Pictured above are US Government photographs showing the same subject from two camera angles. The top photo appears to be the carcass of a dead horse on a World War I battlefield, but the bottom photo shows that it is only a papier mâché simulation of a horse carcass, with a sniper hidden inside. This kind of camouflage was described in a war memoir by an American soldier named Samuel Benney Benson titled Back From Hell (Chicago: A.C. McClurg, 1918)—
The system of camouflage which the French have worked out in this war [World War I], is something new also. The word has come to mean in America "dodging," "deception," "bunk," or anything that is not out in the open and above board; and that is just what camouflage means in the war in France. It is a method by which things are made to appear to be what they are not, for the purpose of fooling the enemy. It makes an artificial thing seem to be a natural thing so that it will not excite suspicion and draw his fire. When the French place a battery of guns which naturally they do not want put out of commission by the enemy's guns, they have the camouflage artist get busy with his paint and canvas and create a whole lot of little trees or bushes just like the ones which grow in the ground and then under cover of darkness when the enemy can't see them, or when his attention is distracted, they plant the trees, place the guns behind them, and they have a concealed battery.
Snipers are also often hidden in this same kind of a manner. The camoufleur with his magic art of scenery makes a dead horse. He has his head stretched way out on the ground and his legs pointing up in the air, stiff and stark. A great hole or chunk has been torn out of his body, but as it happens, it is never right through the middle part of him because this would not leave protection for the sniper. The horse "conveniently" had the shell strike him on the side. He is placed wherever he will do the most good in the night time and Mr. Sharpshooter, with his noiseless rifle and plenty of ammunition and one day's food, crawls in behind him. There he stays till daybreak. Yes, and a long while after. He must stay there all day long until darkness again draws down a curtain of safety about him, for if he attempted to move out in daylight some sniper or machine-gun artist would instantly pick him off. If he lays low till dark he may fool them and get away all right.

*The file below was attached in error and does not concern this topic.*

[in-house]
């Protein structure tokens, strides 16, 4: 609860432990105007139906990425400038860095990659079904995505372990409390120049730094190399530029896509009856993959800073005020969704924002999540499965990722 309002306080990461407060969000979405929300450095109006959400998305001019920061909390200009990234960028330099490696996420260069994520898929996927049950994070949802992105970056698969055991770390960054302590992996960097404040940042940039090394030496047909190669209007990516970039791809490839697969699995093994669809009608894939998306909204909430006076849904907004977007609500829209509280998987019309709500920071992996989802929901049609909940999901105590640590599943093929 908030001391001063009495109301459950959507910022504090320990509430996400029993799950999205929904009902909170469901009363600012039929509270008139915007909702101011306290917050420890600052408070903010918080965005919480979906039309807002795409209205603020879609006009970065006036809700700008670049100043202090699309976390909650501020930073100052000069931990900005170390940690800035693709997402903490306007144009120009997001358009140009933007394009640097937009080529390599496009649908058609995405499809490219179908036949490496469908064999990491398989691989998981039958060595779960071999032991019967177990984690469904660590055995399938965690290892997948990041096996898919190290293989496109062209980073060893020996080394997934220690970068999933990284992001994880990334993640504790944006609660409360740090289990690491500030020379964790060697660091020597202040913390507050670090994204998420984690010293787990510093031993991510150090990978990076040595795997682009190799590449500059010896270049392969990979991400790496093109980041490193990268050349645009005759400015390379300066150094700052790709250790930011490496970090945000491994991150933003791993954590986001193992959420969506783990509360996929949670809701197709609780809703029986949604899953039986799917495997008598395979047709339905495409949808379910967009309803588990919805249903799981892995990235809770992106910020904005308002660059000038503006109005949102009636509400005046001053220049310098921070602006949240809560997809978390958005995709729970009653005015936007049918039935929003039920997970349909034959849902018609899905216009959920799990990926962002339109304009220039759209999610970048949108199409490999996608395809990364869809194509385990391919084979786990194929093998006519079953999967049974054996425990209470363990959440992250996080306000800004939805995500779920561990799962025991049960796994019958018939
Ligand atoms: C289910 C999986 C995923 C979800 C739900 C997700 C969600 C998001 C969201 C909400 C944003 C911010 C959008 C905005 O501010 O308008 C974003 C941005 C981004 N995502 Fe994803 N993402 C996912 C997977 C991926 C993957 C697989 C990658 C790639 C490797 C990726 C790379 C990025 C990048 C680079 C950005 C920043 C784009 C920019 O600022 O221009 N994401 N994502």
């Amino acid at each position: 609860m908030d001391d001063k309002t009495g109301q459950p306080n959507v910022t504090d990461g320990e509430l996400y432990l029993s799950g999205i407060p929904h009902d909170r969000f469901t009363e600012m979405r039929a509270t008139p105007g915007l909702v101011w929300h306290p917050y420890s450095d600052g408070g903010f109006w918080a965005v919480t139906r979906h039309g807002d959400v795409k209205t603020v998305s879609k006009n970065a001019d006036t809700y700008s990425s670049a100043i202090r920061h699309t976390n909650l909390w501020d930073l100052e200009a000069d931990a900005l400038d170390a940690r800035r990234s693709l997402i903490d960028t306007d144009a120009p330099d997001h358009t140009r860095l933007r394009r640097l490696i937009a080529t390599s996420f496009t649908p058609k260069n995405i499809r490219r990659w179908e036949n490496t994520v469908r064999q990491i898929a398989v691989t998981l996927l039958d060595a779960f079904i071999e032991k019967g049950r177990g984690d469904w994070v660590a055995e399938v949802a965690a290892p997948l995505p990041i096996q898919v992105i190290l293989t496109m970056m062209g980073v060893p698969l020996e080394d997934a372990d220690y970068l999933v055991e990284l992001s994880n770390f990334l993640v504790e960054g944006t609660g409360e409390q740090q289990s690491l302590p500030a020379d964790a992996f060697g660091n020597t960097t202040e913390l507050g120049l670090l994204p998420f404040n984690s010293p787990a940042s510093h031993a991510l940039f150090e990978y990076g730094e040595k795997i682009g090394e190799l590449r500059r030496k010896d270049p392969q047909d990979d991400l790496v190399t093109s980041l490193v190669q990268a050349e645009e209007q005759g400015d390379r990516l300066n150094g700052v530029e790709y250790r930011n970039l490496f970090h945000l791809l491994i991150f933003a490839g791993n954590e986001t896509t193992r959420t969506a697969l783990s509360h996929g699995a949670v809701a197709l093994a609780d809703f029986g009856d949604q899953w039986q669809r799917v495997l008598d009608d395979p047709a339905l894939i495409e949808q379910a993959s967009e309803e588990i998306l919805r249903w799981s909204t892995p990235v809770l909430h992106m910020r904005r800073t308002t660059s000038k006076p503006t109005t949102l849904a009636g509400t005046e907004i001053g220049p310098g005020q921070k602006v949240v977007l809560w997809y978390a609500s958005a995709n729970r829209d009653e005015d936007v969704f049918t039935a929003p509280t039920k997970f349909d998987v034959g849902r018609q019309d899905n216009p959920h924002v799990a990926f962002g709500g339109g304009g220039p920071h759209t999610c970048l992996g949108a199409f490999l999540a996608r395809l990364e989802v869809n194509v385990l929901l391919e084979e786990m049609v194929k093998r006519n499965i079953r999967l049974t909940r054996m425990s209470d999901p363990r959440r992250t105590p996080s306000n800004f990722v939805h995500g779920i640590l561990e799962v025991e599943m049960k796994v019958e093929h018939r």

But the camera sometimes discovers things which the human eye would not detect, and the camera is always busy. The air flier might soar above a spot in the enemy's lines and not notice anything wrong or see that there was any object in addition to what was there the day before, but when he snapped the shutter of his camera and the photograph was developed, by comparing it with yesterday's photograph of the same place, he might see that there was an extra horse's carcass lying there. Now he knows there was no cavalry charge through the night, and so he becomes suspicious. Consequently the horse is watched. Perhaps in time, some one sees the man's arm protruding a little, or perhaps a man is picked off without any apparent cause.
Just for luck the enemy takes a shot at the old dead horse and suddenly a man rises and tries to run back. But he stumbles and falls. He is killed. Perhaps he has accounted for a half dozen Boches during the day and the Frenchman dies happy. That's what he's there for, to sacrifice his life for France in weakening Germany's cruel hold upon his country.
…Very often they camouflage roads with evergreen trees so as to hide the view of the motor lorries and camions which are so essential in taking supplies and ammunition up to the front. An old forlorn and battered gun may camouflage a fine new field piece, and sometimes a weatherbeaten, broken-down piece of farm machinery may be counterfeited in order to hide an observer, a listener, or a sniper. Such a man must be of a stout heart and not afraid to go over the Great Divide for it is full of hazard. If he is discovered it's all over for him.